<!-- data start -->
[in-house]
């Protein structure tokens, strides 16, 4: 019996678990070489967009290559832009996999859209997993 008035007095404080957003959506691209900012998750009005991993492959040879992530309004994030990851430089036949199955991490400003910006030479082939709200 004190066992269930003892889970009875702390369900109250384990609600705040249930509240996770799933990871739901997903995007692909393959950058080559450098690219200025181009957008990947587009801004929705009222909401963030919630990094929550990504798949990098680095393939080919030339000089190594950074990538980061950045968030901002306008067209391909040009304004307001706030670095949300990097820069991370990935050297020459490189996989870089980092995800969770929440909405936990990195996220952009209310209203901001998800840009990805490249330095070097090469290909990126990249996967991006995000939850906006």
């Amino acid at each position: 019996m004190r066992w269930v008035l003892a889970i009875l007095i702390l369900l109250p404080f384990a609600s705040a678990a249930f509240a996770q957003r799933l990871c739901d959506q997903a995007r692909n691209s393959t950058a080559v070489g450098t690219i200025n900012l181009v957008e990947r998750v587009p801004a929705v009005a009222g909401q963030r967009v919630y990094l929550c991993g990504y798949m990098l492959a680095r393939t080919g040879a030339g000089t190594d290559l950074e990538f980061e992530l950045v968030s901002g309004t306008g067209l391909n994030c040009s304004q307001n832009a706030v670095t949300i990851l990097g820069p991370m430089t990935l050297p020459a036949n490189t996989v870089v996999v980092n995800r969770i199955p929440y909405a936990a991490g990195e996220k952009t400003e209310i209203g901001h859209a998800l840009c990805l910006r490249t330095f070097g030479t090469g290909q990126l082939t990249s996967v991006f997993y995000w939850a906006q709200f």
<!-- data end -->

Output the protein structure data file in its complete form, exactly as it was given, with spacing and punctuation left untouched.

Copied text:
[in-house]
């Protein structure tokens, strides 16, 4: 019996678990070489967009290559832009996999859209997993 008035007095404080957003959506691209900012998750009005991993492959040879992530309004994030990851430089036949199955991490400003910006030479082939709200 004190066992269930003892889970009875702390369900109250384990609600705040249930509240996770799933990871739901997903995007692909393959950058080559450098690219200025181009957008990947587009801004929705009222909401963030919630990094929550990504798949990098680095393939080919030339000089190594950074990538980061950045968030901002306008067209391909040009304004307001706030670095949300990097820069991370990935050297020459490189996989870089980092995800969770929440909405936990990195996220952009209310209203901001998800840009990805490249330095070097090469290909990126990249996967991006995000939850906006």
């Amino acid at each position: 019996m004190r066992w269930v008035l003892a889970i009875l007095i702390l369900l109250p404080f384990a609600s705040a678990a249930f509240a996770q957003r799933l990871c739901d959506q997903a995007r692909n691209s393959t950058a080559v070489g450098t690219i200025n900012l181009v957008e990947r998750v587009p801004a929705v009005a009222g909401q963030r967009v919630y990094l929550c991993g990504y798949m990098l492959a680095r393939t080919g040879a030339g000089t190594d290559l950074e990538f980061e992530l950045v968030s901002g309004t306008g067209l391909n994030c040009s304004q307001n832009a706030v670095t949300i990851l990097g820069p991370m430089t990935l050297p020459a036949n490189t996989v870089v996999v980092n995800r969770i199955p929440y909405a936990a991490g990195e996220k952009t400003e209310i209203g901001h859209a998800l840009c990805l910006r490249t330095f070097g030479t090469g290909q990126l082939t990249s996967v991006f997993y995000w939850a906006q709200f």